They must, however, have been surprised to hear the condi-


tion in which they found their friend described by the King, as
"turbulent and dangerous lunacy," since, up to this time,
this is an untrue description of Hamlet's state, whatever
cause the King may subsequently have to apply it, when the
death of Polonius makes him feel that Hamlet's "hberty
is fiiU of threats to aU." The expression used by the King,
that Hamlet " puts on this confusion," would seem to point
to a suspicion, even at this early time, that his madness is
but counterfeit. The Queen, however, appears to accept its
reality, and, notwithstanding all the arguments of Polonius,
she adheres to her first opiaion of its cause. She doth wish,
indeed, that Ophelia's "good beauties be the happy cause of
Hamlet's wildness ;" since, if so, she entertains the hope that
her virtues may bring the remedy. It seems here imphed
that the King and Queen have been made aware of Opheha's
love for Hamlet ; and both in this speech of the Queen, and
in the one she makes over Ophelia's grave,

" I hop'd thou should' st have been my Hamlet's wife,"
it appears that the remedy by which the Queen at this time
hopes to attain his recovery to " his wonted way again," is
by his marriage. This understanding, however, or arrange-
ment, is nowhere expressed, and indeed, although the Queen
may desire to think with Polonius respecting the cause and
nature of her son's malady, her mother's knowledge and
woman's tact lead her conviction nearer to the truth, when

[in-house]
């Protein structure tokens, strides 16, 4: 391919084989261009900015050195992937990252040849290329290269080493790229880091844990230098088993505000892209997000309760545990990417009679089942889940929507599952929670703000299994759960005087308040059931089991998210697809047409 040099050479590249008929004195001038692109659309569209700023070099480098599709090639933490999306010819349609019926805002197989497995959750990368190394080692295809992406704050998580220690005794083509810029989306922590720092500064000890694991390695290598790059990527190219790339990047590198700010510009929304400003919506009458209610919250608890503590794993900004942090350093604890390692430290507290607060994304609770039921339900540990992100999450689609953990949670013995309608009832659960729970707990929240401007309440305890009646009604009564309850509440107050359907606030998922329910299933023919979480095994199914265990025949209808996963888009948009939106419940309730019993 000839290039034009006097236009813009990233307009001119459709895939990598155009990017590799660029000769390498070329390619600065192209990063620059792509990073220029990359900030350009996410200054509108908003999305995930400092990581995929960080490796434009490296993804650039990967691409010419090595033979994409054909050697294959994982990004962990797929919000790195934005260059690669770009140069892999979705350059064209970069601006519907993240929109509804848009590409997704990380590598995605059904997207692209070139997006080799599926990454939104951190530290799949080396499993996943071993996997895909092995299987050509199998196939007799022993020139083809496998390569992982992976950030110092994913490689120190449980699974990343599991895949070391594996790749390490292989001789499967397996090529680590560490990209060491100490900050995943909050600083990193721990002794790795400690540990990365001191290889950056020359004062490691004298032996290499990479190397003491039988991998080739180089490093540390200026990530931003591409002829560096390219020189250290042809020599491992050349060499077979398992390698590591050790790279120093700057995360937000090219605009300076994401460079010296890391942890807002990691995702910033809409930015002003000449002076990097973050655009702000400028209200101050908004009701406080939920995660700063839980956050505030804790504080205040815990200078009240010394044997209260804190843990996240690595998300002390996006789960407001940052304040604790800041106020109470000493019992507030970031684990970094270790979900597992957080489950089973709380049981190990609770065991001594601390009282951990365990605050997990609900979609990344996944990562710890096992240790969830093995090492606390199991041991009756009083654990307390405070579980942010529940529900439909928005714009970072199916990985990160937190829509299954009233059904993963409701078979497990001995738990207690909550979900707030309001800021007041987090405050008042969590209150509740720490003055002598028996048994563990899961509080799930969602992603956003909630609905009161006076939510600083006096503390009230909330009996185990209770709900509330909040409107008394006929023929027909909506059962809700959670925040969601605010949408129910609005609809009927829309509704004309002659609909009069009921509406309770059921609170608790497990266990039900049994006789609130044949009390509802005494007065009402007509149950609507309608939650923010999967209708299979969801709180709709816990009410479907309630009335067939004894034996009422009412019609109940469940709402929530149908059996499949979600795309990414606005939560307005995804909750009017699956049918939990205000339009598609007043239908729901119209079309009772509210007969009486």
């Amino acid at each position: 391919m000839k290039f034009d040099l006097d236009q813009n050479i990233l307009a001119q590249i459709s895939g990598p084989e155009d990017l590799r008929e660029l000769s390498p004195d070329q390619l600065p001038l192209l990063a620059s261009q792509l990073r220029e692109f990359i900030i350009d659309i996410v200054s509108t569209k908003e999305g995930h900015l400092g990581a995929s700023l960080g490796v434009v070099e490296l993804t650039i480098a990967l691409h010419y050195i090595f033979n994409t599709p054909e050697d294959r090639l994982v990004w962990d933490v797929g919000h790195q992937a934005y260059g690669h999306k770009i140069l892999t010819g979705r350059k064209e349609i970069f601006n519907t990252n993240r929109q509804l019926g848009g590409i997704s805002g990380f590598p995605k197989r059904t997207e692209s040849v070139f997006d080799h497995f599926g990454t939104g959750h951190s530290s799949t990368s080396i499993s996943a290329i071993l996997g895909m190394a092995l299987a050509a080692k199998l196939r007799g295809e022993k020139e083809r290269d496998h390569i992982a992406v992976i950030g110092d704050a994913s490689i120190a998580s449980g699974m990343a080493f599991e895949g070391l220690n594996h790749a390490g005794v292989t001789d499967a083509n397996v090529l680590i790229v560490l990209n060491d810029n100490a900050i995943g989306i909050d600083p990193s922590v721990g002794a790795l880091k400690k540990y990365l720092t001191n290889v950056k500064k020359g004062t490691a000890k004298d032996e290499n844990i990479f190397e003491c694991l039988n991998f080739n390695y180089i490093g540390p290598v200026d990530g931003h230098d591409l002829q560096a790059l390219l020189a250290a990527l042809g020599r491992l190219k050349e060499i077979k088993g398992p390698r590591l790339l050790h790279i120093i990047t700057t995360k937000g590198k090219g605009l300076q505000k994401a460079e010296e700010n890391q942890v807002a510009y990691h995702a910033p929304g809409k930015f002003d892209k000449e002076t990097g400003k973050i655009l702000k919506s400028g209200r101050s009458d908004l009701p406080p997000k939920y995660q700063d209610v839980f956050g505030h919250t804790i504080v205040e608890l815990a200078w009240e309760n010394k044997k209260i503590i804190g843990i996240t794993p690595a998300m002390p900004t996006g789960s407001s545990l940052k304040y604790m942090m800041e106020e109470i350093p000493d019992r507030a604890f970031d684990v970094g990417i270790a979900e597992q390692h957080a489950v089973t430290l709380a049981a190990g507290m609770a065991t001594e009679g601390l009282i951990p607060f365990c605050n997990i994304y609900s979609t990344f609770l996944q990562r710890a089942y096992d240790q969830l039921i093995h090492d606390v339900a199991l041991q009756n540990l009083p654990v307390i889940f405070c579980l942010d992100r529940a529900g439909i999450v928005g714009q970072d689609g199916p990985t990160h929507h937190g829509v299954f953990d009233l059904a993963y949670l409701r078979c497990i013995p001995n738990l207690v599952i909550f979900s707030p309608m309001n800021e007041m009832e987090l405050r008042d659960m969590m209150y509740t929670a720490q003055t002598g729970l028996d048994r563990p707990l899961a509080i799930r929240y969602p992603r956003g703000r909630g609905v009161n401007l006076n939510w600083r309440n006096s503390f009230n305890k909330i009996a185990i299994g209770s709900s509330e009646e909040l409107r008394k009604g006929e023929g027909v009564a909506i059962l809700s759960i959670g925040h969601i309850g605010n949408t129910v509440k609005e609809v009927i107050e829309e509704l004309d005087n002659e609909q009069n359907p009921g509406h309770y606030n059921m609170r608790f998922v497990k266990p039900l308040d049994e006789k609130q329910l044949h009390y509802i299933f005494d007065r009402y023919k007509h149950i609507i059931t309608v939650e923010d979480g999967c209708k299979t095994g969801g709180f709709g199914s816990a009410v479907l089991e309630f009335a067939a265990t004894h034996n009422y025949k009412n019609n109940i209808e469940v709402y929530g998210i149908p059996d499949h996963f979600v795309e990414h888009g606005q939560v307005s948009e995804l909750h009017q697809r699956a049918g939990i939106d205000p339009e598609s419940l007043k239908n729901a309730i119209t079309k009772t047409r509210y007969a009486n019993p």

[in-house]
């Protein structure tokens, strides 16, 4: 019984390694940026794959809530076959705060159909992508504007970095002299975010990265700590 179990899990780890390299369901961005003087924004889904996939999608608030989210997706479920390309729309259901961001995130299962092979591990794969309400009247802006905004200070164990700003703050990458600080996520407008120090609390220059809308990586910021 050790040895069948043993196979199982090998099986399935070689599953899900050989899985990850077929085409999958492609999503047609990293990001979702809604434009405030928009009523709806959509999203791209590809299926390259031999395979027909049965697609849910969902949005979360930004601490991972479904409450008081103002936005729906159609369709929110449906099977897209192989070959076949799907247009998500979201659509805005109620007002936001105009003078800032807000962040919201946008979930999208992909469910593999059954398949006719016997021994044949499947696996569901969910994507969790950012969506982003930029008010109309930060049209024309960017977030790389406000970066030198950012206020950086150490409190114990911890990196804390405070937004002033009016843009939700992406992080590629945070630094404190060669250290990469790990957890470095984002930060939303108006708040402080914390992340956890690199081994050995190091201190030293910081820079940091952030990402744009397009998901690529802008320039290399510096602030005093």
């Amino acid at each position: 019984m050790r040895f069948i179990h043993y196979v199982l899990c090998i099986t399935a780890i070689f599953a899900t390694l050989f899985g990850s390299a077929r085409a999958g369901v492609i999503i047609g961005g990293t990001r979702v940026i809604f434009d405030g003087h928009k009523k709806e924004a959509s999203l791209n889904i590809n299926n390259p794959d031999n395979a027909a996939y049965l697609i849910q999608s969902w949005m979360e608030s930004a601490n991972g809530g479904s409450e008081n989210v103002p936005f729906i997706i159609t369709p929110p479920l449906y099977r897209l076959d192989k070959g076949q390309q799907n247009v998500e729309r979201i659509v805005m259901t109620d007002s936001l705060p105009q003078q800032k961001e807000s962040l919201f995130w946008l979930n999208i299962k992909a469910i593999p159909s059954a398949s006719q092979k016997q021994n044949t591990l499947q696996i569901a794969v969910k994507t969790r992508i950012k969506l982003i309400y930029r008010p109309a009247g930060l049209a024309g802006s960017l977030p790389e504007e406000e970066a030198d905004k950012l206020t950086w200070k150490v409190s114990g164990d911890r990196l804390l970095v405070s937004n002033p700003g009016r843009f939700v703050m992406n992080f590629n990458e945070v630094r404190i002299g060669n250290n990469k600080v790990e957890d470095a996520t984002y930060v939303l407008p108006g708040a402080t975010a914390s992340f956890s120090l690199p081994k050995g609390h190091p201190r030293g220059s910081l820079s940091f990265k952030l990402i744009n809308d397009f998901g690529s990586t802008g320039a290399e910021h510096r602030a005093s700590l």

she avows the real cause to be " His father's death, and our
o'erhasty marriage."

The soliloquy which foUows, " To be, or not to be," is
one of the most exquisite pieces of poetic self-communing
ever conceived. Imbued with a profotuidly melancholy view
of human hfe, which is relieved by no gleam of cheerfulness, -
illumined by no ray of hope, the mind of the unhappy
Prince dwells with longing desire, not on a future and happier
state of existence, but on annihilation. He wishes to end the


troubles of life in a sleep -without a dream, and is restrained
alone from seeking it by the apprehension of

" What dreams may come.
When we have shuffled off this mortal coU ;"

by the fear, in fact, of a future state, in which the calamities
of this life may be exchanged for others more enduring, in the
undiscovered country of the future. This " dread of some-
thing after death " scarcely deserves the name of conscience,
which he apphes to it. The fear of punishment is the lowest
motive for virtuous action, and is far removed in its nature
from the inward principle of doing right for its own sake.
The word, however, does not seem to be here appHed in
its higher sense, as the arbiter of right, but rather in that
of reflective meditation. It is this that makes " cowards of
us all." It is this that prevents Hamlet seeking his own rest
in the annihilation he longs for. It is by this also, that his
hand is withheld from the act of wild justice and revenge
upon which his mind sits on brood. It is thus that he accu-